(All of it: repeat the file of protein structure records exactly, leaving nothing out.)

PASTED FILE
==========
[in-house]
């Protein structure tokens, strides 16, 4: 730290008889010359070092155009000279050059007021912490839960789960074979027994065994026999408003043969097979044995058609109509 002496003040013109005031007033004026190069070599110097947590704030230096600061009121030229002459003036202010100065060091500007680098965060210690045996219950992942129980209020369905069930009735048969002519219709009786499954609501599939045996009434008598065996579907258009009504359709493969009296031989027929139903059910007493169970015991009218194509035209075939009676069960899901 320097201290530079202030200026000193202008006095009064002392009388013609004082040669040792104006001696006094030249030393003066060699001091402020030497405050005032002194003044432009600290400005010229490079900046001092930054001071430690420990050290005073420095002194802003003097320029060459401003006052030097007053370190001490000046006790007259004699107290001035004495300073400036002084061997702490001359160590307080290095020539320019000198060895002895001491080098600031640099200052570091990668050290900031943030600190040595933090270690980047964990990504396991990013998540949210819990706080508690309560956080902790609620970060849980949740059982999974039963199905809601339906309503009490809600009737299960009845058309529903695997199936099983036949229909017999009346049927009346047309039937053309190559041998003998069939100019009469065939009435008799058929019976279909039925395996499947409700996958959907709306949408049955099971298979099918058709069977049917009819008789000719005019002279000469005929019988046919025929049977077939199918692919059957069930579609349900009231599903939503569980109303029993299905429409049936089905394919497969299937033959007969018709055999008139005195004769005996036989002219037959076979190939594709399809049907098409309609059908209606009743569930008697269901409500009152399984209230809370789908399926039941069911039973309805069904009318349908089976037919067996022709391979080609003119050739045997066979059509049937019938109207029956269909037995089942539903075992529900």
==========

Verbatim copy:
[in-house]
């Protein structure tokens, strides 16, 4: 730290008889010359070092155009000279050059007021912490839960789960074979027994065994026999408003043969097979044995058609109509 002496003040013109005031007033004026190069070599110097947590704030230096600061009121030229002459003036202010100065060091500007680098965060210690045996219950992942129980209020369905069930009735048969002519219709009786499954609501599939045996009434008598065996579907258009009504359709493969009296031989027929139903059910007493169970015991009218194509035209075939009676069960899901 320097201290530079202030200026000193202008006095009064002392009388013609004082040669040792104006001696006094030249030393003066060699001091402020030497405050005032002194003044432009600290400005010229490079900046001092930054001071430690420990050290005073420095002194802003003097320029060459401003006052030097007053370190001490000046006790007259004699107290001035004495300073400036002084061997702490001359160590307080290095020539320019000198060895002895001491080098600031640099200052570091990668050290900031943030600190040595933090270690980047964990990504396991990013998540949210819990706080508690309560956080902790609620970060849980949740059982999974039963199905809601339906309503009490809600009737299960009845058309529903695997199936099983036949229909017999009346049927009346047309039937053309190559041998003998069939100019009469065939009435008799058929019976279909039925395996499947409700996958959907709306949408049955099971298979099918058709069977049917009819008789000719005019002279000469005929019988046919025929049977077939199918692919059957069930579609349900009231599903939503569980109303029993299905429409049936089905394919497969299937033959007969018709055999008139005195004769005996036989002219037959076979190939594709399809049907098409309609059908209606009743569930008697269901409500009152399984209230809370789908399926039941069911039973309805069904009318349908089976037919067996022709391979080609003119050739045997066979059509049937019938109207029956269909037995089942539903075992529900």